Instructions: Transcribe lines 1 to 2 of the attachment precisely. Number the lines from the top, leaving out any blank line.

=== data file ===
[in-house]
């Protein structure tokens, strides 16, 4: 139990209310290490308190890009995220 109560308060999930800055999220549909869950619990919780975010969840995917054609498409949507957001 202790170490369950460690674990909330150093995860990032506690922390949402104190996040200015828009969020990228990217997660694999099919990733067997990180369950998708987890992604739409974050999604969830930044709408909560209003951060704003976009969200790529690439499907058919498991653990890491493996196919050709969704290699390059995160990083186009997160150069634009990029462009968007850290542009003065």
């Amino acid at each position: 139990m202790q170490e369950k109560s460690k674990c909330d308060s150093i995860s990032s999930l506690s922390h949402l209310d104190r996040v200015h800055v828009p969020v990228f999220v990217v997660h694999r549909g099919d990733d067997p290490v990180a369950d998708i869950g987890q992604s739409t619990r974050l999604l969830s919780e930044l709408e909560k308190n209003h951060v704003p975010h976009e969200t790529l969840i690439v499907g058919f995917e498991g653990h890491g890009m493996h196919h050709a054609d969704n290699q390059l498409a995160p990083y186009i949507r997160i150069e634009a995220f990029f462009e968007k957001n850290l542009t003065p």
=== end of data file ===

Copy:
[in-house]
């Protein structure tokens, strides 16, 4: 139990209310290490308190890009995220 109560308060999930800055999220549909869950619990919780975010969840995917054609498409949507957001 202790170490369950460690674990909330150093995860990032506690922390949402104190996040200015828009969020990228990217997660694999099919990733067997990180369950998708987890992604739409974050999604969830930044709408909560209003951060704003976009969200790529690439499907058919498991653990890491493996196919050709969704290699390059995160990083186009997160150069634009990029462009968007850290542009003065």